South China Sea is located at the western Pacific Ocean in Southeast Asia, south of China, east and south of Vietnam, west of the Philippines and north of the island of Borneo. Surrounded by the east coast of the Malay Peninsula and the southern limit of the Gulf of Thailand. In short, South China Sea is situated in a highly contentious region and it is home to the 2nd most used shipping lane in the world which makes it more appealing for countries to claim a piece of the territory.
- Total trade passing through the South China Sea in 2016: $3.37 Trillion
- Percent of global liquefied natural gas trade transited through the South China Sea in 2017: 40%
- Estimated 11 billion barrels of untapped oil and 190 trillion cubic feet of natural gas
Who gets what?
With a label of the 2nd most used shipping lane in the world, it has a high commercial value as a vital route for merchant shipping passing these waters. Beyond shipping, this territory is embedded with significant reserves of unexplored oil and gas, which is the driving factor behind these disputes. China, Vietnam, the Philippines, Taiwan, Malaysia and Brunei all have their own interest and claim territory far beyond the 200 nautical mile exclusive economic zone (EEZ).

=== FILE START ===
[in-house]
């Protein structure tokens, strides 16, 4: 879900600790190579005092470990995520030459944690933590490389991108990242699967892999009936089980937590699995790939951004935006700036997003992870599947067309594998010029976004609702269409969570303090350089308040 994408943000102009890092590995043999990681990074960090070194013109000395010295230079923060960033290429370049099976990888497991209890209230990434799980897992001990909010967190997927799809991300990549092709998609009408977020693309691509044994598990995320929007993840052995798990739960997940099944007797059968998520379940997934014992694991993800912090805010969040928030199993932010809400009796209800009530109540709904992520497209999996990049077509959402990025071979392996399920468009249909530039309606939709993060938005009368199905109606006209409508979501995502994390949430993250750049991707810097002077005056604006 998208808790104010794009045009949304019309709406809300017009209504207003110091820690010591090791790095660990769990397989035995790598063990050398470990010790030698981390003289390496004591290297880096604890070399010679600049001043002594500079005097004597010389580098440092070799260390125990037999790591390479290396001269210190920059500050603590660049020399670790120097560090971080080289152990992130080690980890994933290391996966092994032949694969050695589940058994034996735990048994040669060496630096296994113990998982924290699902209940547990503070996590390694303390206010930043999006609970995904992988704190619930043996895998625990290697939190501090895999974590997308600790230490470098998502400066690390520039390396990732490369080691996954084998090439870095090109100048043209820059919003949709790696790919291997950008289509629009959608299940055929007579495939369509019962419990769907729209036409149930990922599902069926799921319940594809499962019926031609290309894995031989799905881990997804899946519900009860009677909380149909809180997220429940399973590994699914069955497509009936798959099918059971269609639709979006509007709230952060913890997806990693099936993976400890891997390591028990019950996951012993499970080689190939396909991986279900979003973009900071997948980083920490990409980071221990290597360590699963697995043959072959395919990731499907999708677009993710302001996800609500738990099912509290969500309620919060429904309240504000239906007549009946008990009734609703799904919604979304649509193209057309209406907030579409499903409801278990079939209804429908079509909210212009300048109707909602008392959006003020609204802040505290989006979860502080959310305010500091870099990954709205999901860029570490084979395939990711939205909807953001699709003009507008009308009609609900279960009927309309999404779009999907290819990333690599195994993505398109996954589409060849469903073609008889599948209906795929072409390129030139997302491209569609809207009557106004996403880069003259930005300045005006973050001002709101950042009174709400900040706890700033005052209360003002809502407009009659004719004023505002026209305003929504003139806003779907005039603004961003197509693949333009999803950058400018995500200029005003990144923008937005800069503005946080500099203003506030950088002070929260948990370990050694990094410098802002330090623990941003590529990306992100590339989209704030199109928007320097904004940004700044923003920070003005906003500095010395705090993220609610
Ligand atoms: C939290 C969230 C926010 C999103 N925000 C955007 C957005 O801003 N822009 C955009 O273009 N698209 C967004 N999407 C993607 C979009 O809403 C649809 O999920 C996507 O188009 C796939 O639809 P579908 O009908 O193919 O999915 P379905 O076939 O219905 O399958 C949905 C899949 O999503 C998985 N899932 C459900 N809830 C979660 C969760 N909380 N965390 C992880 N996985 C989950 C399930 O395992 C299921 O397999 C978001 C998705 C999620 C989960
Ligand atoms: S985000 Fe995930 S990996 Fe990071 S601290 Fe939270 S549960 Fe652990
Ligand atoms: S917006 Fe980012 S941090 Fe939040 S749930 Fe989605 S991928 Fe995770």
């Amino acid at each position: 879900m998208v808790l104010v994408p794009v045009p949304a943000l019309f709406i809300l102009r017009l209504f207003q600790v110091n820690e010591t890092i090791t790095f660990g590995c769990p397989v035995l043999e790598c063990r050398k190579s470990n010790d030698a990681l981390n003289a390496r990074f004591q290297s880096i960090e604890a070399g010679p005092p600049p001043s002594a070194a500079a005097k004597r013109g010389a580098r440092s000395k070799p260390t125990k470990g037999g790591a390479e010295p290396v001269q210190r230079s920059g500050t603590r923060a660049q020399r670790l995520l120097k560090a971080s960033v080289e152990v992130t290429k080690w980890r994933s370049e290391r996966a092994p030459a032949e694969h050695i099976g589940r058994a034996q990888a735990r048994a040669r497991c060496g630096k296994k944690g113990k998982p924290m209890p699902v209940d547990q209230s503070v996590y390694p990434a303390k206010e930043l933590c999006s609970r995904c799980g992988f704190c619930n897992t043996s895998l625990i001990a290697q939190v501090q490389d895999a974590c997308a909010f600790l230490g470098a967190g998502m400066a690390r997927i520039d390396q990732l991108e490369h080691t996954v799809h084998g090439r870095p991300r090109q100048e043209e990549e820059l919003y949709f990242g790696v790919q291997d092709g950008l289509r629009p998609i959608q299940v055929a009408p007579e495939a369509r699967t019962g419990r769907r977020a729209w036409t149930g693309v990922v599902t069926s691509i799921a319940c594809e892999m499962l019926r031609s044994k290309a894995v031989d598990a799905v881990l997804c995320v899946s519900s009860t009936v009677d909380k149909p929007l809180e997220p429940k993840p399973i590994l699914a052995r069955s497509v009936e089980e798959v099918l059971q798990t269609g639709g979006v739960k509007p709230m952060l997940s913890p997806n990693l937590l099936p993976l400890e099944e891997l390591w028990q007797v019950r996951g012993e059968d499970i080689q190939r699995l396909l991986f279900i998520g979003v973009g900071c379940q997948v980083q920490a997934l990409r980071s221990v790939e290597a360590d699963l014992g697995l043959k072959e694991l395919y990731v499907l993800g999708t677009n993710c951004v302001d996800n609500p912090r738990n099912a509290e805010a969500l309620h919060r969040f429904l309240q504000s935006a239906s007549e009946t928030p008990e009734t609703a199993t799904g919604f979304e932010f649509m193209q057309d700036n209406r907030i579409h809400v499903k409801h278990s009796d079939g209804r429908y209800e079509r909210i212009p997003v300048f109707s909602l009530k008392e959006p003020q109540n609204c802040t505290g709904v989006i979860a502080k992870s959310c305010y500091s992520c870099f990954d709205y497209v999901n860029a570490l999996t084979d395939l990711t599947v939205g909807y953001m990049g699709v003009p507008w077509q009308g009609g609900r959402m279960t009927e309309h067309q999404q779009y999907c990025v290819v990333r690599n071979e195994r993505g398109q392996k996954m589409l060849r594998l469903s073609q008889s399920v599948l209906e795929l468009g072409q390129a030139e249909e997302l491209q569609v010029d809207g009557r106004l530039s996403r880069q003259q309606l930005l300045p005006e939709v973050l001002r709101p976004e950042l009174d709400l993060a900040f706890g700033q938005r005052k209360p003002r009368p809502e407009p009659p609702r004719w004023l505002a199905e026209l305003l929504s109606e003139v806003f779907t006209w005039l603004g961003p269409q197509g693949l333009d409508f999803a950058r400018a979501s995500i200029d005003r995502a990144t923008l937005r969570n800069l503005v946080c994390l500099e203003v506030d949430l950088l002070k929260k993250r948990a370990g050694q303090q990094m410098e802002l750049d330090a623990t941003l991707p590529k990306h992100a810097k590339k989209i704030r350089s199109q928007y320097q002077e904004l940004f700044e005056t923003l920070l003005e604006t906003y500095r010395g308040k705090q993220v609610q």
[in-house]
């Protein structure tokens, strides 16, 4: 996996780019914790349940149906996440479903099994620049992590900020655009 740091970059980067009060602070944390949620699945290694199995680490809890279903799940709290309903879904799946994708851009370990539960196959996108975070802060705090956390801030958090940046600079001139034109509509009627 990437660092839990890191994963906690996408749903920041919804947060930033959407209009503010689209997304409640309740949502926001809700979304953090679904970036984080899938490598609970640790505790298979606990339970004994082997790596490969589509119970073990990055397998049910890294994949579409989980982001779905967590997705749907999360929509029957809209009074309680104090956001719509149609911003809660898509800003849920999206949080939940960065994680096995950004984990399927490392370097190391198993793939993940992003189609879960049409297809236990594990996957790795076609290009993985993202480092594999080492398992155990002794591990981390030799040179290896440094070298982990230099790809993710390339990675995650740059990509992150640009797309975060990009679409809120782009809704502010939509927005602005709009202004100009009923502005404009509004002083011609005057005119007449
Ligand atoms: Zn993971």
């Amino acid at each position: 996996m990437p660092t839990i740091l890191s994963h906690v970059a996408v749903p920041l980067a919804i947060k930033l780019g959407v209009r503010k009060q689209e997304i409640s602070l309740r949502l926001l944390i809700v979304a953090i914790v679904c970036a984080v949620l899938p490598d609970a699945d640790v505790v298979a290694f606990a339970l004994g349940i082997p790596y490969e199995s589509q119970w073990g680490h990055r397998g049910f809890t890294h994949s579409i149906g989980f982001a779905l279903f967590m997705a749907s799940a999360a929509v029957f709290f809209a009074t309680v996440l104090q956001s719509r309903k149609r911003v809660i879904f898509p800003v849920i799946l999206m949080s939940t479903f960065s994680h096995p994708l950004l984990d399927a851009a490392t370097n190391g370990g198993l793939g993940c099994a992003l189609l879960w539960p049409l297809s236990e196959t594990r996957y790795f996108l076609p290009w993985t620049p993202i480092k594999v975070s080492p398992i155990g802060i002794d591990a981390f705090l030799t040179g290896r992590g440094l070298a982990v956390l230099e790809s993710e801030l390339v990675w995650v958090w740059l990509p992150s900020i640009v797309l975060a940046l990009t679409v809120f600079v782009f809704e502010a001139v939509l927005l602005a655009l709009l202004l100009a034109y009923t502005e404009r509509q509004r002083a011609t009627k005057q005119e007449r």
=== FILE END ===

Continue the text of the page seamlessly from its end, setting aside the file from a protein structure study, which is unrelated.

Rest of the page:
What is exclusive economic zone? An Exclusive Economic Zone (EEZ) is a concept adopted at the Third United Nations Conference on the Law of the Sea (1982), whereby a coastal State assumes jurisdiction over the exploration and exploitation of marine resources in its adjacent section of the continental shelf, taken to be a band extending 200 miles from the shore.
Among all countries involved in the dispute, China can been seen as aggressor claiming over the South China Sea by actively building infrastructure and sending Navy to patrol in the region. Known as the nine-dash line to demarcate almost the entire sea that Beijing proclaimed to own since 1947, it is often the trigger point that ignites tension with the ASEAN neighbors – including losing an arbitration in an international court and facing backlash from Vietnam and the Philippines.
The conglomerate of South East Asia also opined that Beijing should negotiate with ASEAN as a whole, given the sheer size. This motion, however was rejected by China, while the ASEAN nations have different opinion on how a amicable resolution can be passed.
The journey to a successful resolution is made more complicated with the involvement of the United States, as it believes the rights in freedom of navigation that will outright challenge China’s sovereignty over the South China Sea.